The third BSX release is one that yours truly has been wanting on CD for ages, but gave up on ever actually seeing or hearing. It’s Don Davis’ score from the 2004 BBC docudrama Space Odyssey: Voyage To The Planets, the first volume in what will hopefully be a series of releases of Davis’ soundtrack work. The two-night BBC miniseries was a project Davis took on almost immediately after The Matrix Reloaded and The Matrix Revolutions, and a little bit of the Matrix trilogy’s style can be heard rubbing off on the epic music for the fictional (but educational) documentary about a crewed space mission spanning the entire solar system, from Venus to Mars. I’m particularly fond of this oddball piece of television and its fantastic score, so if you’re looking for an endorsement, just know that I ordered this one immediately.

Video courtesy Mike Combs

In fact, thanks to BSX’s policy of making a digital download (with a PDF digital liner notes booklet) available immediately upon purchase, I’m listening to it right now before the CD even goes in the mail. Each of the three BSX titles have very limited print runs: only 500 copies each. (I have it on good authority that Space Odyssey’s down to 499 already.)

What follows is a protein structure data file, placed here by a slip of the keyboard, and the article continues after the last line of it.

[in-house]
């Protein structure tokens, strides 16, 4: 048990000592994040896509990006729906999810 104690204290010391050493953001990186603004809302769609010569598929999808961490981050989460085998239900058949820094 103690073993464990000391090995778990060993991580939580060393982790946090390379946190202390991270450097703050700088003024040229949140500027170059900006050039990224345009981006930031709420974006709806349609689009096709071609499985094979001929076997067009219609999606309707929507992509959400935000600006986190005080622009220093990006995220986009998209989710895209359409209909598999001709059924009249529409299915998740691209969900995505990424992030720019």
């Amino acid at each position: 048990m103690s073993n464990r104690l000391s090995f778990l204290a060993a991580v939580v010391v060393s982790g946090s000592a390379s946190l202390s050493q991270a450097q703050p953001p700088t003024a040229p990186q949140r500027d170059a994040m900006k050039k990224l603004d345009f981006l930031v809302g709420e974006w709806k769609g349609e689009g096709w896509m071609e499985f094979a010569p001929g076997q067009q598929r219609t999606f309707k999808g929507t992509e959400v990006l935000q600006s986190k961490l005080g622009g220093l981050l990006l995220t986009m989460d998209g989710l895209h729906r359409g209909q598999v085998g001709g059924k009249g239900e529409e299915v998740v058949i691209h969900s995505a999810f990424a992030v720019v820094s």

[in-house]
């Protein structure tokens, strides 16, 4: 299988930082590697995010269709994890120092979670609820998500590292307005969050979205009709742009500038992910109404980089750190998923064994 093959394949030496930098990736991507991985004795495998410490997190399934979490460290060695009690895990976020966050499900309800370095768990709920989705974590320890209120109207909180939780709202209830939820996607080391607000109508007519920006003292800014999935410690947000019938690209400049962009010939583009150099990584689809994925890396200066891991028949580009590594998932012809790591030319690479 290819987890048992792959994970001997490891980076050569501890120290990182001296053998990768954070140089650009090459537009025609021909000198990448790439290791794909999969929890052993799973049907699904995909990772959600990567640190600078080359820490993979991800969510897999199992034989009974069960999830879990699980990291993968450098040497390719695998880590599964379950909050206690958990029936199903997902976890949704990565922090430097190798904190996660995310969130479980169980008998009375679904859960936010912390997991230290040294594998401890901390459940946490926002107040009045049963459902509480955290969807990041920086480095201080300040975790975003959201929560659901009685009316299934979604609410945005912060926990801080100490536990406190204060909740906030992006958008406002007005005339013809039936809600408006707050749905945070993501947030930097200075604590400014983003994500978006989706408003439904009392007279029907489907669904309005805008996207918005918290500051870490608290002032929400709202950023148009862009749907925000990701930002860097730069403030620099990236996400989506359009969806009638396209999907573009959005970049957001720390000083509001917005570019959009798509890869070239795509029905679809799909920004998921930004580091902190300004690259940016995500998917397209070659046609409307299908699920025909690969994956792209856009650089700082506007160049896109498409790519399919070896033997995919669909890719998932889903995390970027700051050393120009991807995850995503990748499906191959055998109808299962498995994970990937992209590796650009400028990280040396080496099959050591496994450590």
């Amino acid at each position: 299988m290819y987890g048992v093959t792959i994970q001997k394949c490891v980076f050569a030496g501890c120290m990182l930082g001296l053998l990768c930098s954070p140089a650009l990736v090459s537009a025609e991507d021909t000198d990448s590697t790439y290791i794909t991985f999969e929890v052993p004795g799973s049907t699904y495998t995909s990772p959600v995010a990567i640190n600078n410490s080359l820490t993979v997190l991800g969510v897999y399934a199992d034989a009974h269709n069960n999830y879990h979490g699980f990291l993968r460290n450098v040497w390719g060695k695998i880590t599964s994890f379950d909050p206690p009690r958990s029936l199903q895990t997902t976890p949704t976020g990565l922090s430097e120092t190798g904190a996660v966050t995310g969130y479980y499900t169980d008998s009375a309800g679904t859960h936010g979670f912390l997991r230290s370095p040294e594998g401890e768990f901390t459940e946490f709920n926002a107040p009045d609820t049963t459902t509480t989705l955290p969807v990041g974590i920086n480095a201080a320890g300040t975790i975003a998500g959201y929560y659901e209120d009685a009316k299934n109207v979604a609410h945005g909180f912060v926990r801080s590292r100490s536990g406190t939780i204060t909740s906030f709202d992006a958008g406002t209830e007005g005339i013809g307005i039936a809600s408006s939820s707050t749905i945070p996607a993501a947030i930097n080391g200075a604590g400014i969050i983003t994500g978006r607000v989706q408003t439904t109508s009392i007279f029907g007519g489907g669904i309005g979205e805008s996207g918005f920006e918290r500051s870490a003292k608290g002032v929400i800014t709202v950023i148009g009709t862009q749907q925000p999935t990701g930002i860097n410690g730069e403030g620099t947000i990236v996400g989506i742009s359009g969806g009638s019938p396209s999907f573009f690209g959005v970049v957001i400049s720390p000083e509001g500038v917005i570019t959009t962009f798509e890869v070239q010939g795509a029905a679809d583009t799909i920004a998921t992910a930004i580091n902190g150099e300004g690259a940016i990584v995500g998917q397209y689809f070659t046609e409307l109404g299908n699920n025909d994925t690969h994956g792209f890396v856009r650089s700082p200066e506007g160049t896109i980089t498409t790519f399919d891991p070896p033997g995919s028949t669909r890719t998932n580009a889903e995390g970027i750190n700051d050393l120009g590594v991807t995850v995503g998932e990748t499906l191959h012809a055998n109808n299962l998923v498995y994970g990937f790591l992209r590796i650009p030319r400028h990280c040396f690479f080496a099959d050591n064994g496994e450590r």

Varese Sarabande has another of its expanded deluxe releases on tap, and this one is both movie music and rock ‘n’ roll. The new single-disc release of music from The Buddy Holly Story offers previously unavailable film versions and alternate versions of songs featured in the film, with songs performed by Gary Busey (in character as Buddy Holly), Jerry Zaremba as Eddie Cochran, and Gailard Sartain as the Big Bopper (hellooooooo, baby!)

Finally, exciting news of an upcoming digital-only release on the horizon, one that will make Star Wars fans feel like they’ve just pulled off the galaxy’s biggest heist with their favorite smuggler. Composer John Powell posted a trailer on Instagram announcing the imminent release of over two hours of the complete, unedited (!) score from Solo: A Star Wars Story, featuring the complete end credits suite and a wealth of other material not available on the previous single-disc-length release. Find me a Wookiee sidekick and count me in.

See? Something for everyone.

Also missing from Intrada’s 4-CD set, here’s the Robin Hood song you don’t remember by ELO’s Jeff Lynne.
Video courtesy Music From Movies